Thankfully, it was just posters of bad guys, positioned in every room. I nailed the first one, then successfully avoided the girl talking on her cellphone. Feeling more confident, I turned the corner into the next room, saw a flash of knife and another leering bad guy. Gun up -- BLAM!
    "Congratulations," the instructor said. "You just shot your son."
    Turns out that bad guy was holding a hostage: a teenaged kid. I'd taken the poor kid out -- oops. The instructor smirked.  But hey, I also got two shots in Bad Guy's knife arm!
     (After class, I phoned Daughter #1. "Guess what? I just shot your brother." She said, "I don't have a brother. NOW what, Mom??")

The entire class wasn't easy. Although we hunt every year with rifles and shotguns, I hadn't shot a handgun since college (hunting rabbits with friend Herman). Raising that gun and pulling it to reset and load took a lot of hand strength I really don't have. (My wrists are not very strong anymore. Blame arthritis and too much quilting.) By the end of each day (though it did get easier), we were just beat. We never even went to the Strip -- just went back to our condo, had a swim and supper, watched TV -- then bed. After all, we had to be at the firing range by 7:40 a.m. the next morning.
    The other issue was the heat. Ninety-five degrees was the lowest of the temperatures we experienced. ("Naw, that's not hot" Terry, our instructor said. "It's not even summer yet!") I got in the habit of looking at the thermometer every time we left at night, when things had cooled down somewhat: 104, 106 and the highest, 108 degrees. Although we had a canopy over the chairs on the shooting range, we were usually standing by the targets, out in the sun. Things got a little hazy at times, even though we guzzled down gallons of cold water. No one in the class got sunstroke, though several came close. I feel pretty certain that the Brick's kidney stones were aggravated by dealing with this heat and dryness, day after day.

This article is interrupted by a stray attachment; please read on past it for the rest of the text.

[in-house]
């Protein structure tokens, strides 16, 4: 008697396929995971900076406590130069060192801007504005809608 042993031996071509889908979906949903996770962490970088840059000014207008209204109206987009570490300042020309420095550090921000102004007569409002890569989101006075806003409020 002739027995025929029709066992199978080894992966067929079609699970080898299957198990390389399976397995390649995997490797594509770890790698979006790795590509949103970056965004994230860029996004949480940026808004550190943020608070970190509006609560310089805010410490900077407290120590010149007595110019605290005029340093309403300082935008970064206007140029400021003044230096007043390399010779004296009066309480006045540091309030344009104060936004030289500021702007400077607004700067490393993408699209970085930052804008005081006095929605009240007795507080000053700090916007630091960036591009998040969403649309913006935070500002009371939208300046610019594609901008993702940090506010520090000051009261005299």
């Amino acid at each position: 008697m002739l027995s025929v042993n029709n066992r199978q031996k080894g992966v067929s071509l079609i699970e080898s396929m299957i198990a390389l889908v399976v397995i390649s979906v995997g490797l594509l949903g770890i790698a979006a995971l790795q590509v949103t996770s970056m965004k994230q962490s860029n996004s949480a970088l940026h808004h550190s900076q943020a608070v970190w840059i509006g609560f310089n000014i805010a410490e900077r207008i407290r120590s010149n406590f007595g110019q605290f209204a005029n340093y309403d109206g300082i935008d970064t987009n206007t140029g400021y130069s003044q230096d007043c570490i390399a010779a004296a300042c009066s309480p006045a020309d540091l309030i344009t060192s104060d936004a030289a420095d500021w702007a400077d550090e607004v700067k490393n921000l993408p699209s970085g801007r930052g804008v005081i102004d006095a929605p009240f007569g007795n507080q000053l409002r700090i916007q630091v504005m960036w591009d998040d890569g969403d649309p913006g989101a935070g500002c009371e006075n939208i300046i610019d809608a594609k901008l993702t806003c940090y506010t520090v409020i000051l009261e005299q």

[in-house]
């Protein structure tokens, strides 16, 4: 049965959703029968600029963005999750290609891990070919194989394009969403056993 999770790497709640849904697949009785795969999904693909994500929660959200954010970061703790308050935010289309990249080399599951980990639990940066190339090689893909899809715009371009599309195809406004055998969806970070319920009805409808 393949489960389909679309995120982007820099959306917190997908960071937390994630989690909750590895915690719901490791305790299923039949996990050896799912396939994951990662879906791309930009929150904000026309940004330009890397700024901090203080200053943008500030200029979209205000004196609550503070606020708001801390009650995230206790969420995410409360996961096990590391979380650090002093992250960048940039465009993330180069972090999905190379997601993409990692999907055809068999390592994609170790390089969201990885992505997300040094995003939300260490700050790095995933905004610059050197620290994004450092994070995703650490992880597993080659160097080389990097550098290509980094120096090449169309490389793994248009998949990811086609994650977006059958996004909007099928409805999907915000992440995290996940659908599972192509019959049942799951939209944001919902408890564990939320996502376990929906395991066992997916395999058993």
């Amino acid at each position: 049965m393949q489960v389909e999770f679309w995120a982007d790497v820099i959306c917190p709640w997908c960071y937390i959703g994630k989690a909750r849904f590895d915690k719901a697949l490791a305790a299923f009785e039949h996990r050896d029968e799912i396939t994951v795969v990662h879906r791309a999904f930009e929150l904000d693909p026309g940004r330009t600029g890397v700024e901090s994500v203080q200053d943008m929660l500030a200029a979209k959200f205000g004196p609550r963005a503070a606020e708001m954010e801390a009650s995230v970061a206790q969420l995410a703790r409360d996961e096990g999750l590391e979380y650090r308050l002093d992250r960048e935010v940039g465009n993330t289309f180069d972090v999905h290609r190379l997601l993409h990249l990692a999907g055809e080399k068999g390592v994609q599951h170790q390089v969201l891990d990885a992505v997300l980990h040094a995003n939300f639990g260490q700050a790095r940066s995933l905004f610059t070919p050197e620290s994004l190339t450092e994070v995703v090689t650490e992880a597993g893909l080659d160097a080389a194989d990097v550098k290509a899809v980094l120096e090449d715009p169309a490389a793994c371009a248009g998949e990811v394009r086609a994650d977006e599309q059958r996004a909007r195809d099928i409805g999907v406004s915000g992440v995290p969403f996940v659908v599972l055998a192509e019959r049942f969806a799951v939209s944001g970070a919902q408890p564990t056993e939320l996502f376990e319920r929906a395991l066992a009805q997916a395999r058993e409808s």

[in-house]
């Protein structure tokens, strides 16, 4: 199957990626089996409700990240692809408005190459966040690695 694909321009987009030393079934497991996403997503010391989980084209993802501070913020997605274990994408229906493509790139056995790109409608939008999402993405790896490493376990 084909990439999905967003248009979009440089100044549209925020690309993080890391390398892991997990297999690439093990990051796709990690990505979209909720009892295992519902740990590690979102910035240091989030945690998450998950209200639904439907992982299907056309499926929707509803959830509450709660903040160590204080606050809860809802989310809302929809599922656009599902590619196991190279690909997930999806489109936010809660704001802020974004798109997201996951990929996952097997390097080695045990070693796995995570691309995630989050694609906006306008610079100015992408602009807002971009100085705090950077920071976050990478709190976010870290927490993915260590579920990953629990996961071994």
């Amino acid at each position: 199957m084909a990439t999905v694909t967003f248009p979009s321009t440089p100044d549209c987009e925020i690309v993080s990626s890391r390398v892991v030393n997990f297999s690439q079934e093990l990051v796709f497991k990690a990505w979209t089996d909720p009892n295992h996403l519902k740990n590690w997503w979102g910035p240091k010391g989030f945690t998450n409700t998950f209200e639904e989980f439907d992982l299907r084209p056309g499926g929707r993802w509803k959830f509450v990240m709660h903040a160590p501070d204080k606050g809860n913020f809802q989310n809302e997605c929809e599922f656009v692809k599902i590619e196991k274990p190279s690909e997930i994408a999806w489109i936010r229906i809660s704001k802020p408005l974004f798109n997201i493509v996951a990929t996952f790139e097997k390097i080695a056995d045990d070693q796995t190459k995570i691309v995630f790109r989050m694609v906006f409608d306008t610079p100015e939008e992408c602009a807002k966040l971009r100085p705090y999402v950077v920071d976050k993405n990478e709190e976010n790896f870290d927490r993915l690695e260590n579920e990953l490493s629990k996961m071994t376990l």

We persevered, though, and finished the class. (Classes, for the Brick. He took a CCW class, too.)
        Would we do it again?

The Brick would, in a heartbeat. He has always wanted to get more training in handguns. (Plus, he wants to get a concealed permit.) He is already planning to come back in the fall or winter for one of the advanced courses.

I probably would. (In fact, if the Brick signed up, I'd go, just to be with him.) It wasn't fact, it was so totally different from my usual modus operandi that I had little to compare it with. I often felt awkward, especially at first. But the class helped me learn how to handle a handgun accurately. I knew I could shoot well enough -- I've done that before, with hunting rifles. But what I learned: I don't shoot quickly. (So didn't do well on the skills test, which was all timed.) But the instructors kept emphasizing that it was far more important to shoot accurately, rather than just fast.

That became even more clear during the final exercise. Instead of the single head target we were used to, the instructors stapled up a threesome -- a white figure in front, with a gray figure on either side. He wrote the name of a loved one (in my case, Daughter #2) on the white figure. "This is a hostage," he said. "The others are hostage-takers. Take them out."
     I nicked her. (Sorry, Angel.) But one of the hostage-takers was toast, and I came close to the other one. The mother cougar in me felt proud -- no one was messin' with our daughter!

A final reflection: A read through this post makes the class sound more bloodthirsty than it actually was. There was a lot of emphasis on self and family protection. (For good reaosn too, in this unpredictable world.) And the targets were shaped like people. BUT it wasn't an exercise in blasting everything that moved. Over and over again, the instructors urged, 'Think. Prepare. Practice. Do it safely, and shoot only when absolutely necessary. Then when the emergency comes, you'll be ready.'
     I think they're right.